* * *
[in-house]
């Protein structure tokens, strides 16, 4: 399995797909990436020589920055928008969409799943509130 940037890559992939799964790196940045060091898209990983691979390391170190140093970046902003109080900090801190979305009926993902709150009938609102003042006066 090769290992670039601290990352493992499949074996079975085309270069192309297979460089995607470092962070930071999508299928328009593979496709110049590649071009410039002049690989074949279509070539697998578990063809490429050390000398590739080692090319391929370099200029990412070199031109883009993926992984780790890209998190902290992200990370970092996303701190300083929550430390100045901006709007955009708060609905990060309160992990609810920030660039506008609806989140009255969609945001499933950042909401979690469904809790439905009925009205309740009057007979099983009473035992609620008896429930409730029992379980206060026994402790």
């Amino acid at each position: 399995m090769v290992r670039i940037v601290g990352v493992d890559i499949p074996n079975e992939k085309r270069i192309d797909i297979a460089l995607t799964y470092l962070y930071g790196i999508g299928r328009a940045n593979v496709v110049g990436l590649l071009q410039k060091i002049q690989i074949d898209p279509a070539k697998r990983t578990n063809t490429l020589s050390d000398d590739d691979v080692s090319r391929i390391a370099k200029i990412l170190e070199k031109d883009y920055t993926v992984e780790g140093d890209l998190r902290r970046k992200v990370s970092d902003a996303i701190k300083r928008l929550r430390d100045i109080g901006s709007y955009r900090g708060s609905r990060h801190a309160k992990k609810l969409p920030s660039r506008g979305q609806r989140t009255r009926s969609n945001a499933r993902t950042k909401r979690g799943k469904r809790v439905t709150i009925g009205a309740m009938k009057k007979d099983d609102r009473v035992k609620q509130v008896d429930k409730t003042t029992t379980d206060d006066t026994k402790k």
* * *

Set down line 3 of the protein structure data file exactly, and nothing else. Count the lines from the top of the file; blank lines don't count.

């Amino acid at each position: 399995m090769v290992r670039i940037v601290g990352v493992d890559i499949p074996n079975e992939k085309r270069i192309d797909i297979a460089l995607t799964y470092l962070y930071g790196i999508g299928r328009a940045n593979v496709v110049g990436l590649l071009q410039k060091i002049q690989i074949d898209p279509a070539k697998r990983t578990n063809t490429l020589s050390d000398d590739d691979v080692s090319r391929i390391a370099k200029i990412l170190e070199k031109d883009y920055t993926v992984e780790g140093d890209l998190r902290r970046k992200v990370s970092d902003a996303i701190k300083r928008l929550r430390d100045i109080g901006s709007y955009r900090g708060s609905r990060h801190a309160k992990k609810l969409p920030s660039r506008g979305q609806r989140t009255r009926s969609n945001a499933r993902t950042k909401r979690g799943k469904r809790v439905t709150i009925g009205a309740m009938k009057k007979d099983d609102r009473v035992k609620q509130v008896d429930k409730t003042t029992t379980d206060d006066t026994k402790k």